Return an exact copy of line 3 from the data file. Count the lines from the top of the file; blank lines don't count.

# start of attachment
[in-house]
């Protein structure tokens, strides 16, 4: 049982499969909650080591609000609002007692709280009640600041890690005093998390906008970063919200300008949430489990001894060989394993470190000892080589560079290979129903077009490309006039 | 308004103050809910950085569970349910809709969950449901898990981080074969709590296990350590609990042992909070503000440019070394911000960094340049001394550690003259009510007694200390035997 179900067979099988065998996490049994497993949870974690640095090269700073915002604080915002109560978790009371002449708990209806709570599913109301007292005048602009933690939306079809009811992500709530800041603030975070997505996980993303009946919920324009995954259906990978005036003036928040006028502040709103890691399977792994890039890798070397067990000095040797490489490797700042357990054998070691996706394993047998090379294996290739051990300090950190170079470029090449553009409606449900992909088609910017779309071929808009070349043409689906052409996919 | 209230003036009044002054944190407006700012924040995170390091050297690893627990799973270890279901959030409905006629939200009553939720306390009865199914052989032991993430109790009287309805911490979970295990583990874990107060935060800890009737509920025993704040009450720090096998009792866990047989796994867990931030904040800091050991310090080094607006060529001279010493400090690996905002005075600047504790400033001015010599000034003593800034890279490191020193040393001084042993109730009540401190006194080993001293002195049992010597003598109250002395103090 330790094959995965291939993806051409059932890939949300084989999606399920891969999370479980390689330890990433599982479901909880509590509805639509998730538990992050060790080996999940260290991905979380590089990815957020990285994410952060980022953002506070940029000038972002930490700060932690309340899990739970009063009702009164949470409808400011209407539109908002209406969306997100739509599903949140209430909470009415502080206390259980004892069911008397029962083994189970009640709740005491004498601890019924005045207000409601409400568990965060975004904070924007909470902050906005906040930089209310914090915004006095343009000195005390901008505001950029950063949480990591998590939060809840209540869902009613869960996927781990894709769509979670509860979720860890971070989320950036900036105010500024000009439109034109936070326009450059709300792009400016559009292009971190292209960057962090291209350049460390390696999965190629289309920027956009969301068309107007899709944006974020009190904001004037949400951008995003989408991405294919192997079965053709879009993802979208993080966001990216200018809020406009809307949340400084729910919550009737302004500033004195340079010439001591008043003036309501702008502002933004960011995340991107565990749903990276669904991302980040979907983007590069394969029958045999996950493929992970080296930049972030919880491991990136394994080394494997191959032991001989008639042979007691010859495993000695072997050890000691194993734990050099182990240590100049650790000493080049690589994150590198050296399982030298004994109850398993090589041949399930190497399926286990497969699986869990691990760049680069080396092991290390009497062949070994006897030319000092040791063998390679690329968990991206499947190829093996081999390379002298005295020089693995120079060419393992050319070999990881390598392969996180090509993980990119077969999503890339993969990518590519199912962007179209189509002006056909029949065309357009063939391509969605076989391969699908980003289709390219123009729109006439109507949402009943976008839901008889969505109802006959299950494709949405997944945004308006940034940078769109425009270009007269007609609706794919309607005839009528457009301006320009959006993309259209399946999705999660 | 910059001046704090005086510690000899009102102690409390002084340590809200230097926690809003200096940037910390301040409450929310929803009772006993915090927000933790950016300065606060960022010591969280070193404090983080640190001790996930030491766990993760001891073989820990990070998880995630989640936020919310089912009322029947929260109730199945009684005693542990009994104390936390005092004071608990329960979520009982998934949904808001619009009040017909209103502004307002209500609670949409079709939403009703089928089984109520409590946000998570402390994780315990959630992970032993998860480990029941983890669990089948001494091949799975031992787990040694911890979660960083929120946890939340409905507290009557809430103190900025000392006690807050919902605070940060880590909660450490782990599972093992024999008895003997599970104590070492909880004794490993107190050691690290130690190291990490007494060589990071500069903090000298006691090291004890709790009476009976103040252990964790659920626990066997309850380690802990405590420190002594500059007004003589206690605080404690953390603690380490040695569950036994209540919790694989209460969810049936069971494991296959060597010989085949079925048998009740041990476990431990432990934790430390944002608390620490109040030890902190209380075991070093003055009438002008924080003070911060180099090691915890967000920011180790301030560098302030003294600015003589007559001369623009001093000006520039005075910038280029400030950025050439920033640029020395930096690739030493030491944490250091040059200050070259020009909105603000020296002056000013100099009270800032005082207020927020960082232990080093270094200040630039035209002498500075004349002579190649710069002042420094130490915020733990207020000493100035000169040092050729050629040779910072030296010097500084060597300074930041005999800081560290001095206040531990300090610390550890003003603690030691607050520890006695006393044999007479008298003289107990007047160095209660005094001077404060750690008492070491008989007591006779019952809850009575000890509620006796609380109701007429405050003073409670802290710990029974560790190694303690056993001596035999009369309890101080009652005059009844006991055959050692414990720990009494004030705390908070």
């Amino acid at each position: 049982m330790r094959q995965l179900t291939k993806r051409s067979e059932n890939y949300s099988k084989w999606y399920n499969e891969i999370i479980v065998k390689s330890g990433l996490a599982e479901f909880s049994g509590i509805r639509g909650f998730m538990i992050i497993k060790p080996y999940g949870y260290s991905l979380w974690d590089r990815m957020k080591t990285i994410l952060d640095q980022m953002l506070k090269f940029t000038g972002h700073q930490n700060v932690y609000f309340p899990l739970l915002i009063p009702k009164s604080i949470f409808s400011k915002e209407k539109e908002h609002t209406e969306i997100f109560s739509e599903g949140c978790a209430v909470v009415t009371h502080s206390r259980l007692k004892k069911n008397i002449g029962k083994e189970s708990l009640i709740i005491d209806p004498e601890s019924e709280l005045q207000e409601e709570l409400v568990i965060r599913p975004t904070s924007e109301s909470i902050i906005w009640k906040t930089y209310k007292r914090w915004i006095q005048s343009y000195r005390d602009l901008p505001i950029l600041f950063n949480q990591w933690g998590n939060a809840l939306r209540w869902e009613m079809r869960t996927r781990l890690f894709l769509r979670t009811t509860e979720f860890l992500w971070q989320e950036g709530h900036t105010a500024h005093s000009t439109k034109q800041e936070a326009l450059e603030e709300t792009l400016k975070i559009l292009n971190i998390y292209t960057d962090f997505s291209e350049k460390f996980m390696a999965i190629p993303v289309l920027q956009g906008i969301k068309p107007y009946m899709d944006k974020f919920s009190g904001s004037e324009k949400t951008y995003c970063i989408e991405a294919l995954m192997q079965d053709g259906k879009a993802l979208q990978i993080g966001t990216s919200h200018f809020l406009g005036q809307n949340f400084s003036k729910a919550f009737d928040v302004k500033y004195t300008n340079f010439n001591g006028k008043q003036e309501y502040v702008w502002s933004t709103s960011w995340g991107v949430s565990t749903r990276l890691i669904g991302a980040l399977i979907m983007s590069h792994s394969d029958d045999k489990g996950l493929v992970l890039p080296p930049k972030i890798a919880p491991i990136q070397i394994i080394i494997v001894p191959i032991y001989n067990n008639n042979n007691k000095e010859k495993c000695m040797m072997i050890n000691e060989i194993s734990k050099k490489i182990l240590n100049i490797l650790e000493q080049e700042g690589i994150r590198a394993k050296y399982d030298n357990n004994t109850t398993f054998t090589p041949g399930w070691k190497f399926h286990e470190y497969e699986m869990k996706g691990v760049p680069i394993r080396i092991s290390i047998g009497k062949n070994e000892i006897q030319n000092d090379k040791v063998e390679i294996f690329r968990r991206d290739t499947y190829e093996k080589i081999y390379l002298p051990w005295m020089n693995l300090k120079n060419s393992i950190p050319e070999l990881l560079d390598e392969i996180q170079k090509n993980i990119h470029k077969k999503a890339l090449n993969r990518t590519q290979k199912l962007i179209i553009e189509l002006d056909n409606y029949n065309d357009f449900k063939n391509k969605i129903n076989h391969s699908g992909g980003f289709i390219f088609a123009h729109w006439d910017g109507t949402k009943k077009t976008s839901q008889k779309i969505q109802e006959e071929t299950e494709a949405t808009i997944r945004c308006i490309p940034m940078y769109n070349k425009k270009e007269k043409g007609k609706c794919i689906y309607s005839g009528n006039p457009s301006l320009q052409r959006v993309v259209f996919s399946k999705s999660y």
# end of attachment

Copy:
């Amino acid at each position: 049982m330790r094959q995965l179900t291939k993806r051409s067979e059932n890939y949300s099988k084989w999606y399920n499969e891969i999370i479980v065998k390689s330890g990433l996490a599982e479901f909880s049994g509590i509805r639509g909650f998730m538990i992050i497993k060790p080996y999940g949870y260290s991905l979380w974690d590089r990815m957020k080591t990285i994410l952060d640095q980022m953002l506070k090269f940029t000038g972002h700073q930490n700060v932690y609000f309340p899990l739970l915002i009063p009702k009164s604080i949470f409808s400011k915002e209407k539109e908002h609002t209406e969306i997100f109560s739509e599903g949140c978790a209430v909470v009415t009371h502080s206390r259980l007692k004892k069911n008397i002449g029962k083994e189970s708990l009640i709740i005491d209806p004498e601890s019924e709280l005045q207000e409601e709570l409400v568990i965060r599913p975004t904070s924007e109301s909470i902050i906005w009640k906040t930089y209310k007292r914090w915004i006095q005048s343009y000195r005390d602009l901008p505001i950029l600041f950063n949480q990591w933690g998590n939060a809840l939306r209540w869902e009613m079809r869960t996927r781990l890690f894709l769509r979670t009811t509860e979720f860890l992500w971070q989320e950036g709530h900036t105010a500024h005093s000009t439109k034109q800041e936070a326009l450059e603030e709300t792009l400016k975070i559009l292009n971190i998390y292209t960057d962090f997505s291209e350049k460390f996980m390696a999965i190629p993303v289309l920027q956009g906008i969301k068309p107007y009946m899709d944006k974020f919920s009190g904001s004037e324009k949400t951008y995003c970063i989408e991405a294919l995954m192997q079965d053709g259906k879009a993802l979208q990978i993080g966001t990216s919200h200018f809020l406009g005036q809307n949340f400084s003036k729910a919550f009737d928040v302004k500033y004195t300008n340079f010439n001591g006028k008043q003036e309501y502040v702008w502002s933004t709103s960011w995340g991107v949430s565990t749903r990276l890691i669904g991302a980040l399977i979907m983007s590069h792994s394969d029958d045999k489990g996950l493929v992970l890039p080296p930049k972030i890798a919880p491991i990136q070397i394994i080394i494997v001894p191959i032991y001989n067990n008639n042979n007691k000095e010859k495993c000695m040797m072997i050890n000691e060989i194993s734990k050099k490489i182990l240590n100049i490797l650790e000493q080049e700042g690589i994150r590198a394993k050296y399982d030298n357990n004994t109850t398993f054998t090589p041949g399930w070691k190497f399926h286990e470190y497969e699986m869990k996706g691990v760049p680069i394993r080396i092991s290390i047998g009497k062949n070994e000892i006897q030319n000092d090379k040791v063998e390679i294996f690329r968990r991206d290739t499947y190829e093996k080589i081999y390379l002298p051990w005295m020089n693995l300090k120079n060419s393992i950190p050319e070999l990881l560079d390598e392969i996180q170079k090509n993980i990119h470029k077969k999503a890339l090449n993969r990518t590519q290979k199912l962007i179209i553009e189509l002006d056909n409606y029949n065309d357009f449900k063939n391509k969605i129903n076989h391969s699908g992909g980003f289709i390219f088609a123009h729109w006439d910017g109507t949402k009943k077009t976008s839901q008889k779309i969505q109802e006959e071929t299950e494709a949405t808009i997944r945004c308006i490309p940034m940078y769109n070349k425009k270009e007269k043409g007609k609706c794919i689906y309607s005839g009528n006039p457009s301006l320009q052409r959006v993309v259209f996919s399946k999705s999660y």